If we eliminate the ‘someVar’ reference in the expression shapes above,
we find that the scopes do not execute serially – whether the scope synchronization
flag is set to true OR false.  Notice below (via the timings) that the
sleep operations are executed at the same time – so it is the presence of the common
variable in the expression that forces the synchronization!

We now have a 20 second gap after sleeping for 10 seconds (because the exception we
throw still doesn’t interrupt us).

Experiment Three:

We would like to use a given instance of a .NET object without imposing the
use of synchronized scopes.  As it happens, if we have a .NET object that is
pointed at by two references (i.e. someVar and someVar2 – where someVar2 was set equal
to someVar with a simple assignment), the requirement that the orchestration compiler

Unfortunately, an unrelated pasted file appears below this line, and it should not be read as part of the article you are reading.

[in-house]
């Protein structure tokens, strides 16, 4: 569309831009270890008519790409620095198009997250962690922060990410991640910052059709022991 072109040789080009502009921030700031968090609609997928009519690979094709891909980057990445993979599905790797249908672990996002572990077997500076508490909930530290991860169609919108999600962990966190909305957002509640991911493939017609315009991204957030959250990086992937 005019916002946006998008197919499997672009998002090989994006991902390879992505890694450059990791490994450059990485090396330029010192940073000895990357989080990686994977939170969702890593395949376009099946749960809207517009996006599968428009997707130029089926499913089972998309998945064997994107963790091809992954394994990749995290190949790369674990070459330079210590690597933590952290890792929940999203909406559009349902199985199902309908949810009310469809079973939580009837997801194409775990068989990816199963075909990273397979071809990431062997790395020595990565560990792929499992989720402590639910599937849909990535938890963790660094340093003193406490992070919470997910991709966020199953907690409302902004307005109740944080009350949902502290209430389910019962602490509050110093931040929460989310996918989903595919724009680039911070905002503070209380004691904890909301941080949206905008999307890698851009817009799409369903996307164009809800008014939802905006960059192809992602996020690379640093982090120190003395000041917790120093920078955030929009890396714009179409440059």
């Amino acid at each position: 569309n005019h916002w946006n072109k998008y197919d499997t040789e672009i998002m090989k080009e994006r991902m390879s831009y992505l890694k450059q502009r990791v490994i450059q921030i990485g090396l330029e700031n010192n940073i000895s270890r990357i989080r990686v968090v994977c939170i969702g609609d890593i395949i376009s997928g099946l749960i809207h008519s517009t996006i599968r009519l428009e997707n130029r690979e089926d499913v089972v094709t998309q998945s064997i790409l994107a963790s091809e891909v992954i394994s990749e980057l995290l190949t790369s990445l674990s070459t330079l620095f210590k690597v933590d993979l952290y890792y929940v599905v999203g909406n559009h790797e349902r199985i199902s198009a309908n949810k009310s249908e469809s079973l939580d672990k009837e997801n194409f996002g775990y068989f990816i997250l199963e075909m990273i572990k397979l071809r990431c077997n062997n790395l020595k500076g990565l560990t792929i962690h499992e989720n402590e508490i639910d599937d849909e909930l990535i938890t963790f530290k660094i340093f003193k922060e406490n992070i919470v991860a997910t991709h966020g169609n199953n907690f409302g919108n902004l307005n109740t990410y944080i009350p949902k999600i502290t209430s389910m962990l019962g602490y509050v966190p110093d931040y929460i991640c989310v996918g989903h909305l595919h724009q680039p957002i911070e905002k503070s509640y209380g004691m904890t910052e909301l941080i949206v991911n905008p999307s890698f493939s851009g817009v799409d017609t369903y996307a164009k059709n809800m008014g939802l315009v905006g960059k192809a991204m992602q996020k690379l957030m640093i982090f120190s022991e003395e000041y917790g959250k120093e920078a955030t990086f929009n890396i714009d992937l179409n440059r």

normally imposes regarding the use of a synchronized scope goes away.

In the orchestration below, the left branch is using someVar, and the right branch
uses someVar2.  The trace indicates that the sleep operations happen at same
time (though once again the exception doesn’t interrupt the right-hand side
and is caught only when the right-hand completes.)

Lesson: If you have a .NET component (that you know to be thread-safe) you wish to
use in an orchestration – and you wish to use a single instance of it – you will need
to have multiple references to that same instance to use in each branch of a parallel
shape.  (The synchronized-scope alternative is likely unacceptable!)  The
first variable declaration of your component might use the default constructor, while
the others will have “Use Default Constructor” set to false and will be
assigned to the first.

Experiment Four:

Now, there is more to be said regarding exceptions and what they will interrupt in
parallel branches.  If instead of using a Thread.Sleep we use a Delay shape (or
a Receive shape, etc.) we find that throwing an exception in one branch of the parallel